Cincinnati Red's one-time All-Star and 1990 World Series champion Tom Browning has died at the age of 62. The former pitcher, as per the Boone County Sheriff's Office, was found unresponsive on his couch inside his home.
Browning was pronounced dead in the early afternoon of Monday after resuscitation efforts proved futile. The Boone County Sheriff's Office ruled out foul play.
Deep Loss for Reds' Community
Cincinnati Red's described Browning's death as a deep loss for the community. "The entire Reds family is stunned and deeply saddened to hear of the passing of Tom Browning," the Red said in a statement.
"We join Reds Country in mourning the loss of one of our all-time greats, who created so many memories and magical moments for us all. Our deepest condolences to Tom's family during this difficult time."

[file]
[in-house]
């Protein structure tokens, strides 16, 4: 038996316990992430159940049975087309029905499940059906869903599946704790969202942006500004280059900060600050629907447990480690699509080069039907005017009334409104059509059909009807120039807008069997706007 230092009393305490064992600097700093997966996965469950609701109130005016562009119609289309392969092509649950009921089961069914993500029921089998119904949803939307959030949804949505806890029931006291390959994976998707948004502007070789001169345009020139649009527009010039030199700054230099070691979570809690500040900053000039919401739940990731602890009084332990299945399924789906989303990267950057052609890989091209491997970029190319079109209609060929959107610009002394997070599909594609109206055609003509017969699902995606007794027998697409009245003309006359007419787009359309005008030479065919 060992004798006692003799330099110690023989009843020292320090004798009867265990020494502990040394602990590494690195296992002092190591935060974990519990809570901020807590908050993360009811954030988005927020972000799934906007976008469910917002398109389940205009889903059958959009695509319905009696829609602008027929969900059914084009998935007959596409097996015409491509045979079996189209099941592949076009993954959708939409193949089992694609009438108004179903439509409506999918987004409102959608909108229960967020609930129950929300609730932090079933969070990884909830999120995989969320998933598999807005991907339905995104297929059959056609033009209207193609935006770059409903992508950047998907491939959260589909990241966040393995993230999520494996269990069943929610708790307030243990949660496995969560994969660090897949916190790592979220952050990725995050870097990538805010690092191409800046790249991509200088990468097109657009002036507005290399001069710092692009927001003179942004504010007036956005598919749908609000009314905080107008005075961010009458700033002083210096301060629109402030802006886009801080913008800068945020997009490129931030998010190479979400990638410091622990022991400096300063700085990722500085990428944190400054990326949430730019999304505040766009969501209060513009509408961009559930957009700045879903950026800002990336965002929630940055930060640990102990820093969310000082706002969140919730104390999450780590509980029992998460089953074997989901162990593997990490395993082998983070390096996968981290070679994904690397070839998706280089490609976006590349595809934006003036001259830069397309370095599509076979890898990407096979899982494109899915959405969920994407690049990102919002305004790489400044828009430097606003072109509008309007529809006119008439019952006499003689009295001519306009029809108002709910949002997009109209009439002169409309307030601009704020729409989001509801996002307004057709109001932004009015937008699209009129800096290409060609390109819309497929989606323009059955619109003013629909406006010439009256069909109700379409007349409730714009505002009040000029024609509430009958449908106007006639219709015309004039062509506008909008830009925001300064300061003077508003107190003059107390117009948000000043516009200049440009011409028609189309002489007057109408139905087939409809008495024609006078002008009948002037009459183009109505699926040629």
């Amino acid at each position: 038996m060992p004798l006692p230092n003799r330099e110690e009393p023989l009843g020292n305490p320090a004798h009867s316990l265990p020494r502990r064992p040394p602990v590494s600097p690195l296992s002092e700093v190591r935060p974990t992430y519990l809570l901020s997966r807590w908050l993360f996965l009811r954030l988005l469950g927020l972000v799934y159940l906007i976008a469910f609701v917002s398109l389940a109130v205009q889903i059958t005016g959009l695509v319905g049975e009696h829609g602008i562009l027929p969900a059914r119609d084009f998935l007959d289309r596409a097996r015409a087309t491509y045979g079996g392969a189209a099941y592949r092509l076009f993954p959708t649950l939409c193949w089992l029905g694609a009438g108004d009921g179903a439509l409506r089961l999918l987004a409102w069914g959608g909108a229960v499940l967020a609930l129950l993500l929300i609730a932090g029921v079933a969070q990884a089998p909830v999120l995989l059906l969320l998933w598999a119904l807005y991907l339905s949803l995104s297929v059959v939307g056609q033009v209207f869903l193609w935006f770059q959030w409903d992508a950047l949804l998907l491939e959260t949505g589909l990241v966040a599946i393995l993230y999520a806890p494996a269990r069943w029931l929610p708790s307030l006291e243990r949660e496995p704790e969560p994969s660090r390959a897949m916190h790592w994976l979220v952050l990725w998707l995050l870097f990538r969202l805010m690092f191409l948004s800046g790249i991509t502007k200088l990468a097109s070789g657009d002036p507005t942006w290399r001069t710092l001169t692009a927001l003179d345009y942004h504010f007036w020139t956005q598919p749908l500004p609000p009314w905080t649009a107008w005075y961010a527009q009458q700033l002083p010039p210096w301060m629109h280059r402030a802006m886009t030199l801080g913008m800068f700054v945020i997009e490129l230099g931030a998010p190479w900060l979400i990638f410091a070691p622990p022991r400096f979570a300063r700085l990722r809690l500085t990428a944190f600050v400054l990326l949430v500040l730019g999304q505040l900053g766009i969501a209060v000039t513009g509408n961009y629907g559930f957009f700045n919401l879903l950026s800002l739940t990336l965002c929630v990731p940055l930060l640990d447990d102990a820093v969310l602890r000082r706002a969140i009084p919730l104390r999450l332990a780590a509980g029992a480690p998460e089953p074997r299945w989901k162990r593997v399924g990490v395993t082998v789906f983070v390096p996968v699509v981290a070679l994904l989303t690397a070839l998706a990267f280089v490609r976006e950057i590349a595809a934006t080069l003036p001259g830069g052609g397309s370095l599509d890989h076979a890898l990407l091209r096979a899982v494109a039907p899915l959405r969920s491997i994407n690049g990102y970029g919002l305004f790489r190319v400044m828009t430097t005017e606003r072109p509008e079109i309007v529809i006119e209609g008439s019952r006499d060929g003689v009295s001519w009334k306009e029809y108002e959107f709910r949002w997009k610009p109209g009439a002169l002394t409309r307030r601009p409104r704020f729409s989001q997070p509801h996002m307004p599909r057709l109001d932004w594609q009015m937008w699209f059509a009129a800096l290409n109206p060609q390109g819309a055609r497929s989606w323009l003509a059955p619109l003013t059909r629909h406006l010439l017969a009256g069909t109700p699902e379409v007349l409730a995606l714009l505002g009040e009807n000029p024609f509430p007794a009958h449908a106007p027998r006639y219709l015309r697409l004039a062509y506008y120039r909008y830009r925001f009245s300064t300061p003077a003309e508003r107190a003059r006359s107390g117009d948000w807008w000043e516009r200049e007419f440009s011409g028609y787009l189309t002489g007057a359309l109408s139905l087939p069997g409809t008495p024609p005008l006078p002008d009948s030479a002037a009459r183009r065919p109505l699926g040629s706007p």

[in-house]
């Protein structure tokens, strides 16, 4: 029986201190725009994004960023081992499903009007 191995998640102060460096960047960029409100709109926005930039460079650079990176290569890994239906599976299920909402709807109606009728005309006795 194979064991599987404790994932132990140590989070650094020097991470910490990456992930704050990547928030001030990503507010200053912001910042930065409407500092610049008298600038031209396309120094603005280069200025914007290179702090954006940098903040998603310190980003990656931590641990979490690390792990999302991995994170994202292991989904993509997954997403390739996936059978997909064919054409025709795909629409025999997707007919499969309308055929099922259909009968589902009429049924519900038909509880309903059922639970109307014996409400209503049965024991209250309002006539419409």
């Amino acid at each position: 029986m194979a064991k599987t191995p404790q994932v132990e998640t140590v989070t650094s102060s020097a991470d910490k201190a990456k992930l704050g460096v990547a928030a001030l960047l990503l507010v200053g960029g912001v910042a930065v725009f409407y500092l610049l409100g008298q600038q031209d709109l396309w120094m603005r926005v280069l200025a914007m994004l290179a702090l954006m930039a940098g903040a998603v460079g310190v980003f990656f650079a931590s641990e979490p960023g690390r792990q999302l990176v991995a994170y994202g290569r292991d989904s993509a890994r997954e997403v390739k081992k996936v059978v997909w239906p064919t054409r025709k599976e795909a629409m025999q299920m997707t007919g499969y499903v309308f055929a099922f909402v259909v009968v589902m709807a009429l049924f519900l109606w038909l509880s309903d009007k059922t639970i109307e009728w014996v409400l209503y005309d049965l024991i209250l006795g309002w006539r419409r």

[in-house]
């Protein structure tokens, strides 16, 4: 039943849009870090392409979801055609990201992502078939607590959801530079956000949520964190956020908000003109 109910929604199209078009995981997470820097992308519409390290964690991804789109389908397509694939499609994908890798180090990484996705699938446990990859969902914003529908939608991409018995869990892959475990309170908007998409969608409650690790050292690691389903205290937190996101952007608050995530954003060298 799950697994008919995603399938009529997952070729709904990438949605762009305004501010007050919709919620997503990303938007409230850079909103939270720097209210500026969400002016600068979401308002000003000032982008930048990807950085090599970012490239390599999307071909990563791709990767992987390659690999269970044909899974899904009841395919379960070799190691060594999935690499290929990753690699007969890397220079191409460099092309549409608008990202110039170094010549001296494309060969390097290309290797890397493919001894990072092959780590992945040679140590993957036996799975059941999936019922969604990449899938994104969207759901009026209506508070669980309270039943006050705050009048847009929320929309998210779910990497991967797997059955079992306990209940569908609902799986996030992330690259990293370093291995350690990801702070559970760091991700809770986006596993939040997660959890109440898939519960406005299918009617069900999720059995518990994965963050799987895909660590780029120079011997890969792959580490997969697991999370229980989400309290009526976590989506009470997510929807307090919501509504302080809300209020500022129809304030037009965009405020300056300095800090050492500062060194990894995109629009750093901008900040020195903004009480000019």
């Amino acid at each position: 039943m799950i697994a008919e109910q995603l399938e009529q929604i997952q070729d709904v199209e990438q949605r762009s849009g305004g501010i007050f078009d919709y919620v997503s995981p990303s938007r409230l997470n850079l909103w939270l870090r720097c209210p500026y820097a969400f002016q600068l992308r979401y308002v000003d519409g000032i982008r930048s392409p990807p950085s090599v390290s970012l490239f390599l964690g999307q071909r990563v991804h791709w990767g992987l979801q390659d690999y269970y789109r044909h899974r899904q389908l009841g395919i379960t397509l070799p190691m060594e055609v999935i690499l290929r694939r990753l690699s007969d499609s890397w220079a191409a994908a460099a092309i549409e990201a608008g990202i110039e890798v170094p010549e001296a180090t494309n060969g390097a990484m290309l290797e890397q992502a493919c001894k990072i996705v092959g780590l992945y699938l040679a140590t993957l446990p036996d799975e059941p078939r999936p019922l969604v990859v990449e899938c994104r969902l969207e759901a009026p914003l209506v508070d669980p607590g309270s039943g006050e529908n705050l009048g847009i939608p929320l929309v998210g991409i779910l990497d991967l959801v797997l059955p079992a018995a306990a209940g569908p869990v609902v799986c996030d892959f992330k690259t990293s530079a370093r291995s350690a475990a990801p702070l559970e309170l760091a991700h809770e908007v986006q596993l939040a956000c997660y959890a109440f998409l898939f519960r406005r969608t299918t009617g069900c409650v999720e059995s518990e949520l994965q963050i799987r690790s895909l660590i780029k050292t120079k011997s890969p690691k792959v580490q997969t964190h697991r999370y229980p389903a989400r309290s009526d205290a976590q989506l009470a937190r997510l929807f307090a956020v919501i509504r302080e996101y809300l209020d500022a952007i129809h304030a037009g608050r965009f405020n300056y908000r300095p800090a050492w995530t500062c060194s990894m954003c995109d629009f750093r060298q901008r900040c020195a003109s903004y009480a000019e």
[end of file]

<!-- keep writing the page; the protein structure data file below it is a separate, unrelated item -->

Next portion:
Barry Larkin, Reds shortstop and fellow Hall of Farmer, paid tribute to Browning. "RIP, my friend Mr Perfect," he tweeted. "We shared some great times as well as the same birthdate 4/28. You will be missed."
Colorful MLB Career
Browning was a starting pitcher with the Reds. He started 38 games in 1985 and went 20-9 with a 3.55 ERA and 155 strikeouts and finished second in the National League Rookie of the Year. Browning threw the 12th perfect game in MLB history in 1988, a 1-0 defeat of the Los Angeles Dodgers.
He was part of a rotation in 1990 that featured Jose Rijo, Jack Armstrong and Danny Jackson, as well as the Nasty Boys – Rob Dibble and Randy Myers. Browning struck out two in his lone World Series start against the Oakland Athletics, wherein the Reds took the series.
In 1991, he was All-Star. Browning topped 225 innings six times, winning at least 14 games five times, including a 20-win season in 1985. However, in 1994 he broke his arm while throwing a pitch in a gruesome on-field injury that cut short his glorious career. He made a comeback with the Royals.